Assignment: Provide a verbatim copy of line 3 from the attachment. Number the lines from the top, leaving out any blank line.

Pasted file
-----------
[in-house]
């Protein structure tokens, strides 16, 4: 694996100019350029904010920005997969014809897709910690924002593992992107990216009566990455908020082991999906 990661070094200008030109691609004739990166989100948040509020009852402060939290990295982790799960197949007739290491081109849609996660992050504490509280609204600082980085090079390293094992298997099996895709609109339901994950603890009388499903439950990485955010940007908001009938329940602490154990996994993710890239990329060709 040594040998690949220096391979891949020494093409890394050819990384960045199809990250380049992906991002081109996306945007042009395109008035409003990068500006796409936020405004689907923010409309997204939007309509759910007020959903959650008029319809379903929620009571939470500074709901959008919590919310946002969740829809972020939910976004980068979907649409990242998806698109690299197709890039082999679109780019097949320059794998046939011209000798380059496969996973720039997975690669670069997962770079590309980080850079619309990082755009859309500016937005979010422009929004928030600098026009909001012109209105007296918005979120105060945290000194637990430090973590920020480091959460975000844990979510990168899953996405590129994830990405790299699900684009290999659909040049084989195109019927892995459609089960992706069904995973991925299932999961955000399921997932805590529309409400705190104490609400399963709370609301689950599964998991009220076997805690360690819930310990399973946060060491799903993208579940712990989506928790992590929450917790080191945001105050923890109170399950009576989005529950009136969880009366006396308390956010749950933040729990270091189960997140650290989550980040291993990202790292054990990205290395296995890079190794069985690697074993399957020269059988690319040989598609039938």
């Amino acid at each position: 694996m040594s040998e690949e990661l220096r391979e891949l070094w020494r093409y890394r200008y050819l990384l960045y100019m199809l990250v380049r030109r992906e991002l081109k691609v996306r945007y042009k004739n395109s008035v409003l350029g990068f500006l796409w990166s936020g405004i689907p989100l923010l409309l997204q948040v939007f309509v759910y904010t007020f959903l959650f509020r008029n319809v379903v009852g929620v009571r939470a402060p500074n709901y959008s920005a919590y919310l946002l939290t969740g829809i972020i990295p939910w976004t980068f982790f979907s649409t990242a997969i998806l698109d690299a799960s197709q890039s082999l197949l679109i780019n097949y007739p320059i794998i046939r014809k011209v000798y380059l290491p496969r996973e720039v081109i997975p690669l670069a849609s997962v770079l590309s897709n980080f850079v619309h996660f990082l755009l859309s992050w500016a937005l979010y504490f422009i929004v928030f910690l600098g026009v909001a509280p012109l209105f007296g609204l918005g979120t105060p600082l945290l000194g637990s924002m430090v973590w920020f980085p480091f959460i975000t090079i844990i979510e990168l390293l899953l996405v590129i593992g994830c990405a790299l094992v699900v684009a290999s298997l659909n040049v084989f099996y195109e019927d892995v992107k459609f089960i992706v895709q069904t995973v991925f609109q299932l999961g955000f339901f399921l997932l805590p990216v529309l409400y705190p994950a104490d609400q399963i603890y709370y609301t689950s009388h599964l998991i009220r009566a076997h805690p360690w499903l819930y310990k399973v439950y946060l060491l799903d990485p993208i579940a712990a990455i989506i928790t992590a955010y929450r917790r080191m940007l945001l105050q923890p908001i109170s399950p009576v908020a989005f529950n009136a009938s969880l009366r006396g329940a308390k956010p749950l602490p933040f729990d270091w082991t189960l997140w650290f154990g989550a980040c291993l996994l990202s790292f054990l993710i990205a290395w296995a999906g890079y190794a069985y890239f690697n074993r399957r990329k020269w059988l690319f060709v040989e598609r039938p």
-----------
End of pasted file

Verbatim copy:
């Amino acid at each position: 694996m040594s040998e690949e990661l220096r391979e891949l070094w020494r093409y890394r200008y050819l990384l960045y100019m199809l990250v380049r030109r992906e991002l081109k691609v996306r945007y042009k004739n395109s008035v409003l350029g990068f500006l796409w990166s936020g405004i689907p989100l923010l409309l997204q948040v939007f309509v759910y904010t007020f959903l959650f509020r008029n319809v379903v009852g929620v009571r939470a402060p500074n709901y959008s920005a919590y919310l946002l939290t969740g829809i972020i990295p939910w976004t980068f982790f979907s649409t990242a997969i998806l698109d690299a799960s197709q890039s082999l197949l679109i780019n097949y007739p320059i794998i046939r014809k011209v000798y380059l290491p496969r996973e720039v081109i997975p690669l670069a849609s997962v770079l590309s897709n980080f850079v619309h996660f990082l755009l859309s992050w500016a937005l979010y504490f422009i929004v928030f910690l600098g026009v909001a509280p012109l209105f007296g609204l918005g979120t105060p600082l945290l000194g637990s924002m430090v973590w920020f980085p480091f959460i975000t090079i844990i979510e990168l390293l899953l996405v590129i593992g994830c990405a790299l094992v699900v684009a290999s298997l659909n040049v084989f099996y195109e019927d892995v992107k459609f089960i992706v895709q069904t995973v991925f609109q299932l999961g955000f339901f399921l997932l805590p990216v529309l409400y705190p994950a104490d609400q399963i603890y709370y609301t689950s009388h599964l998991i009220r009566a076997h805690p360690w499903l819930y310990k399973v439950y946060l060491l799903d990485p993208i579940a712990a990455i989506i928790t992590a955010y929450r917790r080191m940007l945001l105050q923890p908001i109170s399950p009576v908020a989005f529950n009136a009938s969880l009366r006396g329940a308390k956010p749950l602490p933040f729990d270091w082991t189960l997140w650290f154990g989550a980040c291993l996994l990202s790292f054990l993710i990205a290395w296995a999906g890079y190794a069985y890239f690697n074993r399957r990329k020269w059988l690319f060709v040989e598609r039938p």